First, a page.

Her eyes beamed. Unlike us humans, her face never changed colors. She remained pale, almost spectral.

Lorraina: You told me to come back when I thought you could stomach my accounts. Here I am.


Me: It’s almost dawn. Surely you have many pages to fill. (Don’t look at her eyes.)

Lorraina: I suppose I could order you to write my accounts but then you wouldn’t add your original style. Instead of an exciting story, you’d have some sort of news story. Those are boring. (She licked her lips.)

She wore a tight black tube blouse, a black leather jacket with silver spikes. If anyone were to awaken, they would swear I was speaking to a seventeen year-old biker bimbo. At least until they got a good look at her face.


Lorraina: Do you like what you see?


I gazed up back at her face, trying hard not to meet her eyes. She laughed. Chills ran through me.


Lorraina: If your heartbeat keeps increasing, I’m going to have to feast on you. You look scrumptious when you’re blushing.


I searched my surroundings, I knew escape was impossible.

Lorraina: We’ve talked a few minutes and you haven’t gone to the bathroom. You are more tolerant of my presence, Darling.


Me: How’s your sister? When will I meet her?


Her green eyes appeared to grow darker.


Lorraina: It’s my story you’ll write, not hers. Do you know why I let you live?


I remained in a numbing silence.

Lorraina: My sister made me promise not to kill you. She said you will be of value to us. Although, apart from your strong heart, I’m not sure that she’s right.


Me: Countess, I promise, I will get to your story soon. Please, give me a few more months.


Lorraina: Darling, I have all the time in the world but you… (Her hypnotic voice trailed off.) My sister would feel better if you crossed over of your own free will, like we did; but I want to snack on you right now.


I folded my arms, trying to stop my body’s open display of fear. I knew Lorraina thrived on the emotion.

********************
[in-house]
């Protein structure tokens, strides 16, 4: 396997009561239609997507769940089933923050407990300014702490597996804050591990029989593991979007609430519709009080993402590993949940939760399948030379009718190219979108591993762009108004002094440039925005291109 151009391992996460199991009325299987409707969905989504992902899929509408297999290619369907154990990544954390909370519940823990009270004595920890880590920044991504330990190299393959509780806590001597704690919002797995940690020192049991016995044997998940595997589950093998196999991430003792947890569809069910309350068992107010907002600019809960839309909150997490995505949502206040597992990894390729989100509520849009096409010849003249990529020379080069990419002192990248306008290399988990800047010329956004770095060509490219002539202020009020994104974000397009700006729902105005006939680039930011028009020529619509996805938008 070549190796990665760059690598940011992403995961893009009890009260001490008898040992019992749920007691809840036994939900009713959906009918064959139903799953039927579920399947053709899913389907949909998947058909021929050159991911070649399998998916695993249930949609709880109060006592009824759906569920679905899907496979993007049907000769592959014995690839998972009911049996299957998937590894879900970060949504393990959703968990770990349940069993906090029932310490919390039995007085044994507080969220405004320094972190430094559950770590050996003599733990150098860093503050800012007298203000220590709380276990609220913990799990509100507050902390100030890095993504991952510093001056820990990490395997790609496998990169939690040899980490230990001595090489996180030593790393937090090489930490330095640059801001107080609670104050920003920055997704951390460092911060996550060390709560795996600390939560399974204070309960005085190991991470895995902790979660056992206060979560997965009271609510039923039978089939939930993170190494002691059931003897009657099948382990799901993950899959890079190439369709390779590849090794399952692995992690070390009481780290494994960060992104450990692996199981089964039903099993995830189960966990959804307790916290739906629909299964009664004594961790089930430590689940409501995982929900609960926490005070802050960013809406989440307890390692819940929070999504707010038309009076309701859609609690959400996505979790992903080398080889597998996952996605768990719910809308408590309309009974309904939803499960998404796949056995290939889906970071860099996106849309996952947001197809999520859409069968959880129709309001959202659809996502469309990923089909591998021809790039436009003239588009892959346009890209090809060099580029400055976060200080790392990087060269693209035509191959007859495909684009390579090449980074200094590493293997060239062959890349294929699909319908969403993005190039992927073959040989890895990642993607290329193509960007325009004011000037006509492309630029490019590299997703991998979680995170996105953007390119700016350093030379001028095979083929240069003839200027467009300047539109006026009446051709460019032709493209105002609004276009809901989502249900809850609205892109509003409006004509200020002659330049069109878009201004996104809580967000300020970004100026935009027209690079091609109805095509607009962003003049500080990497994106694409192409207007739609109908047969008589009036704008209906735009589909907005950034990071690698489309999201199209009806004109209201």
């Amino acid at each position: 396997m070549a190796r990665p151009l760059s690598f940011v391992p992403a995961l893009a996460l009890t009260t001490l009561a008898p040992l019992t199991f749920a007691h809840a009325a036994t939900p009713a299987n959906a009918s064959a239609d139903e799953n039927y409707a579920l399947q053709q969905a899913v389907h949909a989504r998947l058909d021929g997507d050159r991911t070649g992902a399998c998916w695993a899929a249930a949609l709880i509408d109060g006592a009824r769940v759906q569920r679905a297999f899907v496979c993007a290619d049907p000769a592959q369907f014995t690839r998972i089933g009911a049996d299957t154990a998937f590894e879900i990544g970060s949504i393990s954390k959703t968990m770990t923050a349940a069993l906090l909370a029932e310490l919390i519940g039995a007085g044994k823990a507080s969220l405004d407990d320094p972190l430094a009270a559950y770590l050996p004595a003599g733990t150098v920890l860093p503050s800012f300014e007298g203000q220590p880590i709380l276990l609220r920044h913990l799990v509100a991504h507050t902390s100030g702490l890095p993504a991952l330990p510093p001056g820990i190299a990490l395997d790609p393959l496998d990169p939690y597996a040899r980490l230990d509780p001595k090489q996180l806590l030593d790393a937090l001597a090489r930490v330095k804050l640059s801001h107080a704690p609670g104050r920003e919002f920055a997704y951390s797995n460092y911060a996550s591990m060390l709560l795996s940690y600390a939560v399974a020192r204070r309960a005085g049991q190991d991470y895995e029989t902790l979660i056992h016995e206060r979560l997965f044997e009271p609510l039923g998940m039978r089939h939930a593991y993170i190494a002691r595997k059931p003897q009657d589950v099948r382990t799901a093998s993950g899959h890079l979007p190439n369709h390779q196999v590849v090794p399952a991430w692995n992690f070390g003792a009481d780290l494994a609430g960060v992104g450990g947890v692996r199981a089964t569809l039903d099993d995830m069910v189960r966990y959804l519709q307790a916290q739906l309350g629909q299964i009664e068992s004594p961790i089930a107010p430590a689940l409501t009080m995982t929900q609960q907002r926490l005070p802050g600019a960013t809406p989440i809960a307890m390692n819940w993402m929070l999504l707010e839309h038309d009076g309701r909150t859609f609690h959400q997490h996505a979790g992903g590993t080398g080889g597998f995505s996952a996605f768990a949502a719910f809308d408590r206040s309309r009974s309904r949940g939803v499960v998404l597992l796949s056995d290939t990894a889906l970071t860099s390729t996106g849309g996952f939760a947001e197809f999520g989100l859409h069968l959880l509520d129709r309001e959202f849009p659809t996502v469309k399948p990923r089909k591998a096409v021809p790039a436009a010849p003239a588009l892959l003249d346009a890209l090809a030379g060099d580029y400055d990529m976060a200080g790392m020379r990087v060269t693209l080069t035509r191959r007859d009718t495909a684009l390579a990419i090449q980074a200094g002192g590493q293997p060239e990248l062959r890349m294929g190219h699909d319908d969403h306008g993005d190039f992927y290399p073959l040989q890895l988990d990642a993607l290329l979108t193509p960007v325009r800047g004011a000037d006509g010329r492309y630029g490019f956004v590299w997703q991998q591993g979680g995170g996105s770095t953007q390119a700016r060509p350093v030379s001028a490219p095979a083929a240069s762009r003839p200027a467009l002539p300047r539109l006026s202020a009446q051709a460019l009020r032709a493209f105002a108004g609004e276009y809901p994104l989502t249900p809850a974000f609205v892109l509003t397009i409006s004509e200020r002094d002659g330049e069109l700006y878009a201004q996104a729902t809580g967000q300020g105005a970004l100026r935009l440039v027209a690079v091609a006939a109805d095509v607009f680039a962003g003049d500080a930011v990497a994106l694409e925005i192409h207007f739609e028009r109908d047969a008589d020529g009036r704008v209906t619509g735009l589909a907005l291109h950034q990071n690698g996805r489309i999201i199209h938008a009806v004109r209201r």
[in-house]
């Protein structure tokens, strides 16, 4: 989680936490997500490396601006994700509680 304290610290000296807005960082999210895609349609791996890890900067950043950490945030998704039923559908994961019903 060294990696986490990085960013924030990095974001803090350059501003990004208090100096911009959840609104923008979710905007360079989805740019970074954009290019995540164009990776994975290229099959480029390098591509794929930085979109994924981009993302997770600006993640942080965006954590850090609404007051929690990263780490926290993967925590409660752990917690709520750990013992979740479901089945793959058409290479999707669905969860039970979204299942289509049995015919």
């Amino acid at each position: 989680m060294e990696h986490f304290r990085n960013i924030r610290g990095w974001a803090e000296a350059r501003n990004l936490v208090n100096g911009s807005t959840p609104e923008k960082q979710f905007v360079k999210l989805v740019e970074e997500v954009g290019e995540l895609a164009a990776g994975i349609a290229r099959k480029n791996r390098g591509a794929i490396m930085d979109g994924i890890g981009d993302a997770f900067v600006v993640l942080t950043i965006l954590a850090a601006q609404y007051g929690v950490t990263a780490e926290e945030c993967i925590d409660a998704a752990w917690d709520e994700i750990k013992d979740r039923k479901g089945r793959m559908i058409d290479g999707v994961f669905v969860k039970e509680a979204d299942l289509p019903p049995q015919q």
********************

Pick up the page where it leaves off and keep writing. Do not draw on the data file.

Lorraina: I feel like biting you anyway. That way I’ll know when you’re ready for me.


I automatically unfolded my arms and reached for my neck. Again she laughed.

Then something unexpected happened. I blacked out. When I awoke, she was gone. I couldn’t find any evidence of fang marks, yet somehow I felt different. I wondered if other writers had characters that were so overwhelming that reality merged with their dark world. Since our second encounter, I’m not always sure about things. My energy drains during daylight. Oh, and the dreams put me back into the 1600’s. Perhaps she’s guiding my thoughts. What did she do to me? Will I ever be the same again?


Nomar Knight

January 6, 2010 at 7:46am
January 6, 2010 at 7:46am
#682651
A warm, bright summer morning brings forth a new day filled with the promise of fulfilling dreams of days past. With the new dawn comes a chorus of chirps outside your window or perhaps a steady hum of someone’s lawnmower in the distance. The sun’s heat coupled with blue skies occasionally painted with a few puffy white clouds may lead one to believe that this is the day for something magical. This just might be the day for the next greatest novel ever to be written and it just may originate out of your muse.

Ha! Yea right! I seriously doubt this could happen to me for you see, I need darkness to function. While terrible things do happen during the day, horror breathes at night. Yes, all sorts of unsavory characters come out at night. Some of them may be living next door to you. As authors we must be on the lookout for anyone different. That lady that likes making dolls resembling some of your family members just might be a witch. The man that prepares your favorite oatmeal in the morning may sprinkle a special dust concocted at night to insure you lose your memory on a gradual basis. Let’s not forget the barber who uses a unique tonic on your hair under the guise of cleansing the hair particles when in fact each time you visit, the heathen has to utilize all of his skills to mask the fact you are going bald at an alarming rate. Hereditary my eye!

One thing I have found to be true is that at night dreams are born. Magical possibilities can be given an opportunity to breathe. Despair can fester and grow into uncanny situations filled with heart wrenching experiences for your characters. Imagination is the key. What if your character is haunted by a drunken ghost? What if your sweet, innocent child character holds the key to the world’s destruction? What if the power to harness the sun’s energy is hidden in the most timid of mankind? At night, the possibilities are endless.

Naturally, not all horror occurs at night, but the purpose of this entry: I want to show that while you sleep, insidious nocturnal creatures may be at work with evil deeds.

Take comfort that in real life, heroes do exist and they seldom sleep, day or night.



Nomar Knight
January 5, 2010 at 5:05pm
January 5, 2010 at 5:05pm
#682569
What to do when a character attempts to consume your soul. First, you need to show it whose boss. Flex the almighty pen or fingers and write a story where the same character is humiliated beyond anything you would do to your worst enemy. If that doesn’t work and the character begins to keep you awake at night by giving you more horrific accounts, then consider the alternative: make peace with it, thank it, maybe even make it a hero.